HK: What’s the funniest thing that’s happened to you?
JH: One time, I was showing an apartment that the owner wanted to rent out as soon as possible. They asked me to call beforehand, but I forgot… and when I opened the door to show the apartment there was a naked man getting out of the shower!
HK: What is one thing you wish renters knew?
JH: A lot of people look way too early for apartments. The ideal timeline is three weeks to one month, but people write in really far ahead and there’s nothing I can do for them. It’s also best to tell us if you found an apartment. Even if it’s not from me—it’s OK! I just need to know so I can focus on another client.
Get in touch with Jessica at 9283-3551, or email her at email@example.com.
HK Magazine: Hi there! Where are you from?
Fake Monk 1: I am from Shaolin in China. I came here to travel and get some donations. I have no family here and I don’t have any children, but in four days I will go back to China.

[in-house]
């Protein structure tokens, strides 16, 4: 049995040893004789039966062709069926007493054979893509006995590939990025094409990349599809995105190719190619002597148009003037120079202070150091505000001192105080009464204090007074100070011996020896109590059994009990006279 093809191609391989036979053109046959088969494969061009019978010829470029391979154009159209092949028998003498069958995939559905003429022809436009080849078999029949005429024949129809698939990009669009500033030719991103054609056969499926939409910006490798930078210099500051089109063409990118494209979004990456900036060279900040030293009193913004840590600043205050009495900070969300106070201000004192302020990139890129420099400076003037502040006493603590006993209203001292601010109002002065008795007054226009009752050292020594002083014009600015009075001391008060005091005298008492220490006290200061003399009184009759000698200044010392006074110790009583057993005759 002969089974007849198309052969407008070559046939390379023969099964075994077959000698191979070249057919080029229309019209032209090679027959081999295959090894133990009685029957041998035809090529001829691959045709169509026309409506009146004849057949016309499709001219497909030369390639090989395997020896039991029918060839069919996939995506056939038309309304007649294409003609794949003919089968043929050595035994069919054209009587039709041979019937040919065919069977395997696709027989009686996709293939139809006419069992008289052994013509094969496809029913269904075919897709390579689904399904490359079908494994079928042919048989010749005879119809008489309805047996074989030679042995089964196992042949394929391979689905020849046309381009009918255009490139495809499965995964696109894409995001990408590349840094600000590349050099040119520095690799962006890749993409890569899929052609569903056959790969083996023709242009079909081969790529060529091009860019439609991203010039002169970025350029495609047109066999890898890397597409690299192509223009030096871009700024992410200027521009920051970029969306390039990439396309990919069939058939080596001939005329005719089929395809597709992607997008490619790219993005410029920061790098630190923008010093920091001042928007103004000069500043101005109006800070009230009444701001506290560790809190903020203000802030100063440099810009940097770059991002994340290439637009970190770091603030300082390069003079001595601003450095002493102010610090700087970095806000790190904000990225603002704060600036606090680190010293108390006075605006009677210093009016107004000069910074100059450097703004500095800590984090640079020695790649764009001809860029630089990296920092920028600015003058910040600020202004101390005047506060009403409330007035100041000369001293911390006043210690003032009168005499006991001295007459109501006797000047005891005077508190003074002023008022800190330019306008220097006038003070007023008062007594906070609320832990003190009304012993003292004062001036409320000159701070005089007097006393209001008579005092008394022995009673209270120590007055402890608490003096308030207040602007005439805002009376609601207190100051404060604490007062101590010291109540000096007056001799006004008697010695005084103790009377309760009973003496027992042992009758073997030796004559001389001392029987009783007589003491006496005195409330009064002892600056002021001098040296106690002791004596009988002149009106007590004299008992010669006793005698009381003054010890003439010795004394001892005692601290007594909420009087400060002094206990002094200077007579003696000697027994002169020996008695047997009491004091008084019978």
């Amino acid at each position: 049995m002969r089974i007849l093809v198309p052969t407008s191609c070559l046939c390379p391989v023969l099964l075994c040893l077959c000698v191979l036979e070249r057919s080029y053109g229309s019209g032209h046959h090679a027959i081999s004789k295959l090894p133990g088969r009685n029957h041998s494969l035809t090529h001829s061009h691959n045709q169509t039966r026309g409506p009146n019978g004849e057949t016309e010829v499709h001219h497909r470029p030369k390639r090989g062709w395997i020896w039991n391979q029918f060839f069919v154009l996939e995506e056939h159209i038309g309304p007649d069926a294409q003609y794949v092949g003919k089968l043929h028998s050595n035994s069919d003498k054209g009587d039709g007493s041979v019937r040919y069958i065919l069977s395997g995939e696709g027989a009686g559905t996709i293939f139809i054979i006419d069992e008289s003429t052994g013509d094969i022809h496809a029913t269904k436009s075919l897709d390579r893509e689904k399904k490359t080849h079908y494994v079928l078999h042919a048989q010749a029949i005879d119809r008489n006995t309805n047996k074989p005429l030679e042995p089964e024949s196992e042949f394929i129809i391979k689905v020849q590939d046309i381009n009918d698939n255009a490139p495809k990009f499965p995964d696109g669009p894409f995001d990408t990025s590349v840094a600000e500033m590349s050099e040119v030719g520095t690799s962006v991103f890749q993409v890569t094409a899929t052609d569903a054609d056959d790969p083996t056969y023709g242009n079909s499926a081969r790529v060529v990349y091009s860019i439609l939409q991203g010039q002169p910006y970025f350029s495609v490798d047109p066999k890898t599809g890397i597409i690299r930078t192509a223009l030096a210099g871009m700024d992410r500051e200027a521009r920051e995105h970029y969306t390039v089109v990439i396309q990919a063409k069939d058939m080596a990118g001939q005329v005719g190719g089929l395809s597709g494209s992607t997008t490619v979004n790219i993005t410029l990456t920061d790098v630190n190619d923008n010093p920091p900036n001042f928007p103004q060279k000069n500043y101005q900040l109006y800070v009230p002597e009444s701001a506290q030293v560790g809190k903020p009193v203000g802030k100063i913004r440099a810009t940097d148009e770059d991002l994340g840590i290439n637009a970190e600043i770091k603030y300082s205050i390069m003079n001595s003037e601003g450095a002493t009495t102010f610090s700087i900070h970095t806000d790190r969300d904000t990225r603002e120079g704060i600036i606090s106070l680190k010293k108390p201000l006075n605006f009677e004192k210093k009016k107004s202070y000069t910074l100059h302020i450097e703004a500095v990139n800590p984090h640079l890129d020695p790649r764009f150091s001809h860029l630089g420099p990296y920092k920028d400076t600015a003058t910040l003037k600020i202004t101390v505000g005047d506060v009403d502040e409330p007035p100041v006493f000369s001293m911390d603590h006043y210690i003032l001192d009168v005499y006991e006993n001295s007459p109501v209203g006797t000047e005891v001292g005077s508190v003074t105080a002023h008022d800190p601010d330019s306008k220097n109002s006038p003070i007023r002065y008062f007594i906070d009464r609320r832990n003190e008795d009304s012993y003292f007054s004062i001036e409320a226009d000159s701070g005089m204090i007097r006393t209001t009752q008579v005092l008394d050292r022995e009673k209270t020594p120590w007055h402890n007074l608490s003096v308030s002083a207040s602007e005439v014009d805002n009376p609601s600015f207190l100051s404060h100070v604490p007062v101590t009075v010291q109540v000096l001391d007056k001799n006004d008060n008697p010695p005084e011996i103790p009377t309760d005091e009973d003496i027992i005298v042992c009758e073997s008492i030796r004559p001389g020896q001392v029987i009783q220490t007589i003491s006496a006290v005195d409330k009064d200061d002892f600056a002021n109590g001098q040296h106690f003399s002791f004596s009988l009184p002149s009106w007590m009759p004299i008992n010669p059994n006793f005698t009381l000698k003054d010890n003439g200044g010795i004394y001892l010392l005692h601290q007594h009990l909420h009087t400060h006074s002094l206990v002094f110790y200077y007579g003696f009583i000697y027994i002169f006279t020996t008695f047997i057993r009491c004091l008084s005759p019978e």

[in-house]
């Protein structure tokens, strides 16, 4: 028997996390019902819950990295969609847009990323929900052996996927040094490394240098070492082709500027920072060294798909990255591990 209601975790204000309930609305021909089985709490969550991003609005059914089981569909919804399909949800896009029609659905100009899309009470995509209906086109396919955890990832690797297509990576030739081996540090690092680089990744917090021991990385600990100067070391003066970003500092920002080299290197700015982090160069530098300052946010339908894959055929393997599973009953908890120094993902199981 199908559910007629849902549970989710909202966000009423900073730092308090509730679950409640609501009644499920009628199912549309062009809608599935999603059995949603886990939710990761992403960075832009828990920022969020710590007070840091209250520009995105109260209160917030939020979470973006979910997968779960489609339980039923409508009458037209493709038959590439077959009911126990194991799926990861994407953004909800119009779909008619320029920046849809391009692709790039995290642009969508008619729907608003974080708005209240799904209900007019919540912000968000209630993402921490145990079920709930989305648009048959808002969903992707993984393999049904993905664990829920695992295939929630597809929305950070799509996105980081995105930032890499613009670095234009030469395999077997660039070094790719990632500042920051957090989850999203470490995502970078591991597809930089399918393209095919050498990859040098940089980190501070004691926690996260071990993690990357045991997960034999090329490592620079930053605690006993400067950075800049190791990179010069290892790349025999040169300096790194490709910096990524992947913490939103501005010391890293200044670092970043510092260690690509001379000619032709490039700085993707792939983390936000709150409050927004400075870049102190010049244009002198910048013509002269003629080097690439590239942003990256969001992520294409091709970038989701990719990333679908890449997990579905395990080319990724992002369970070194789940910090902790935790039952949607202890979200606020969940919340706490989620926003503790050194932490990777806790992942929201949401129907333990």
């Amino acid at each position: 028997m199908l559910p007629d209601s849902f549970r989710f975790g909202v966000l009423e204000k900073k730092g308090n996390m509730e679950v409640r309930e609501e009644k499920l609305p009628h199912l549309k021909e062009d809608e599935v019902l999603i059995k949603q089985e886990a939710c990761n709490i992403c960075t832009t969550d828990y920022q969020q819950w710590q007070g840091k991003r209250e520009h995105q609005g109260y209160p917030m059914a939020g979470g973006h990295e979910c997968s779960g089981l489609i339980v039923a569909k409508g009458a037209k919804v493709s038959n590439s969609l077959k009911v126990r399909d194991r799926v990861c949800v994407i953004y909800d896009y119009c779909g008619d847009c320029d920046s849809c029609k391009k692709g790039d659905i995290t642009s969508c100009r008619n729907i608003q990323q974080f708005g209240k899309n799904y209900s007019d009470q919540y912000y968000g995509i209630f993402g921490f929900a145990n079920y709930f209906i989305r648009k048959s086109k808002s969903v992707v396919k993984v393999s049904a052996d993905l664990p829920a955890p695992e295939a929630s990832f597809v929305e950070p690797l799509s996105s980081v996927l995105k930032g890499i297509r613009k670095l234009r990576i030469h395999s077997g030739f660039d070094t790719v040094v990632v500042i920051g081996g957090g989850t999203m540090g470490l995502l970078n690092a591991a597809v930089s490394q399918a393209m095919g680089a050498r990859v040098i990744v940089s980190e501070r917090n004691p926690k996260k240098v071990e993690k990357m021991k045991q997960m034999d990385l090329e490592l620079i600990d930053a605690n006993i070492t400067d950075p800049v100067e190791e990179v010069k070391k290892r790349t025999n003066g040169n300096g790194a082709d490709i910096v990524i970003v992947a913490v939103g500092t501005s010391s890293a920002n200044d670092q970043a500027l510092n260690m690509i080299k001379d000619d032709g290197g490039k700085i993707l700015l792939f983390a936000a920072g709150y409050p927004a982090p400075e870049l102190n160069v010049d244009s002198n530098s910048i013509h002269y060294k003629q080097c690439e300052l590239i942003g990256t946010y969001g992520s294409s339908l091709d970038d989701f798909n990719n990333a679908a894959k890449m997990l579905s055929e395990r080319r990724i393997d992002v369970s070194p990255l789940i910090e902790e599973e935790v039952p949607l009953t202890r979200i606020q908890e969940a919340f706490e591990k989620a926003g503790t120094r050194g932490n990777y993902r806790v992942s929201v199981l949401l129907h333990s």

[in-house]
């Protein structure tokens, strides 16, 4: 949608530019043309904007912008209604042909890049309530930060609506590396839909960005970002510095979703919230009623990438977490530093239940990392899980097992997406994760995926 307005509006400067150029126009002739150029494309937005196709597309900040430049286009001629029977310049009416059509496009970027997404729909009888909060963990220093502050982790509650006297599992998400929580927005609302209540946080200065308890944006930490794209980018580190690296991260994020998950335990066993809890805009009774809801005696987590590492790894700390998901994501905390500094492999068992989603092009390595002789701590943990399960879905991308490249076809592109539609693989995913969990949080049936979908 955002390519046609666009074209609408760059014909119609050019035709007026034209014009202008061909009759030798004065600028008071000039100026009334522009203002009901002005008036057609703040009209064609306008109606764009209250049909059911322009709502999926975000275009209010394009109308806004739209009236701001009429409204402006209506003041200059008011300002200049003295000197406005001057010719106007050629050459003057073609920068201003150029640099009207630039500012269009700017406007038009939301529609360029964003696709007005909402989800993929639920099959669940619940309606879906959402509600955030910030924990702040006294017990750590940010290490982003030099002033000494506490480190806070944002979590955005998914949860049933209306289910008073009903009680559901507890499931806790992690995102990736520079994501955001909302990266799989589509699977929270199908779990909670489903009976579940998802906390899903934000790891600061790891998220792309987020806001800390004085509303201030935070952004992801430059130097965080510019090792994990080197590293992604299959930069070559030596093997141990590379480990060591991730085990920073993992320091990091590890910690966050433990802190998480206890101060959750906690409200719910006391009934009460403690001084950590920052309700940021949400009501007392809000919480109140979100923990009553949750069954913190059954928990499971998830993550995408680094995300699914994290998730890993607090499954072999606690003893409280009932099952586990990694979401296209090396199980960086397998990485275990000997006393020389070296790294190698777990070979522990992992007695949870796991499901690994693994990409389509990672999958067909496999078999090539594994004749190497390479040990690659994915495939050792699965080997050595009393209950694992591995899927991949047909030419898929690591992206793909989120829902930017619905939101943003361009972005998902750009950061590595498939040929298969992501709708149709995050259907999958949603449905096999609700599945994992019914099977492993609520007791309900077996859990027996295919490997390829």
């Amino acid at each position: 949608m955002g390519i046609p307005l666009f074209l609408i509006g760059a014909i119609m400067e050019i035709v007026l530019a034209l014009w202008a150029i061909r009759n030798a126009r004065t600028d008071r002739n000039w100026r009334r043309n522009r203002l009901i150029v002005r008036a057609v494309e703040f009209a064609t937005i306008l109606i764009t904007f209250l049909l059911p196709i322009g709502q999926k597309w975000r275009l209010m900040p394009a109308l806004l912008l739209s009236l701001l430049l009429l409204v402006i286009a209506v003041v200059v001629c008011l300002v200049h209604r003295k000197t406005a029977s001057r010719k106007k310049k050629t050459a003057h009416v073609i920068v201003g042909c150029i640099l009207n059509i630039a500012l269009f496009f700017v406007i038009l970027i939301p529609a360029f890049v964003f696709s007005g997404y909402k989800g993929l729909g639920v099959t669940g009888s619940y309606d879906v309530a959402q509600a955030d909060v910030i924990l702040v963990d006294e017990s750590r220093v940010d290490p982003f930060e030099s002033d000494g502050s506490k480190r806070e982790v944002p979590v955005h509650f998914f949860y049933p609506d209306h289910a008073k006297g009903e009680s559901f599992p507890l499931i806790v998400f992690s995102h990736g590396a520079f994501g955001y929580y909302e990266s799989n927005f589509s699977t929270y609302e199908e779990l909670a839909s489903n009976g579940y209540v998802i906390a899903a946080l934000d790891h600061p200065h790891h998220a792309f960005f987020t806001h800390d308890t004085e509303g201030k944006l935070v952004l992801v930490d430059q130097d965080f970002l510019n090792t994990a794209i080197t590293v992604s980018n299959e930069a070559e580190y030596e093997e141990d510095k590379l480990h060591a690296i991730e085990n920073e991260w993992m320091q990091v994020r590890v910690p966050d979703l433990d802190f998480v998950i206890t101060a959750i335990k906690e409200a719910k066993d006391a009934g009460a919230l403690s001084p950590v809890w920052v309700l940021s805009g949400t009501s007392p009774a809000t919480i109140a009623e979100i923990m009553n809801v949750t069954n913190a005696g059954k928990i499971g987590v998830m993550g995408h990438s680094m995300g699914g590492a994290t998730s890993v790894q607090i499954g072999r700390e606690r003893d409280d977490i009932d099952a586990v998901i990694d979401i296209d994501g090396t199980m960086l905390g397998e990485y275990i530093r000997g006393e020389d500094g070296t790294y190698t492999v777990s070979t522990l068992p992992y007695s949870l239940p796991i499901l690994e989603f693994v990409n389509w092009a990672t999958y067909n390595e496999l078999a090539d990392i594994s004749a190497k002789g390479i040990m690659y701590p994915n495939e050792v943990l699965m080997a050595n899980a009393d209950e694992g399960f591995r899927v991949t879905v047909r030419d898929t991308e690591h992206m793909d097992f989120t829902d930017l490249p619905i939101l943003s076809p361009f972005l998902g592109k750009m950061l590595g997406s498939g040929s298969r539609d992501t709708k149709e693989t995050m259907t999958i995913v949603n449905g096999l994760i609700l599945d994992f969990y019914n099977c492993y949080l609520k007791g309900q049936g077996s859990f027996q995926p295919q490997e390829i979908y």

HK: How much money do you need to live here?
FM1: I need to make about $500 a day for traveling, living and eating. [Puts bracelet on interviewer’s wrist] This bracelet costs $100.
HK: Where do you get the money?
FM1: From whomever I am fated to meet. HK: What’s the most lucrative area? FM1: Central is the best. HK: Are people nice to you? FM1: People are generally friendly to us.
HK: How long will you do this for?
FM1: I will do this my whole life.
Our second attempt went a little better.
HK Magazine: Where are you from?
Fake Monk 2: I’m from Hubei in China. I’m studying Buddhism. Part of the training requires that we come here and collect donations from people. I’ll be going to Malaysia in several days.
HK: How much money do you usually make every day?
FM2: I don’t focus on the money. I can get by with whatever I get. It is about begging. It is about giving yourself up to fate.
HK: What’s your favorite Buddhist catechism?
FM2: The concept of “emptiness.” You know?
HK: What about the rumors that you guys are fake monks?
FM2: I’m not going to comment on this. I am doing my own thing and it doesn’t matter what others do. [Does a headstand]
This article originally appeared as a cover story in HK Magazine, in print and online.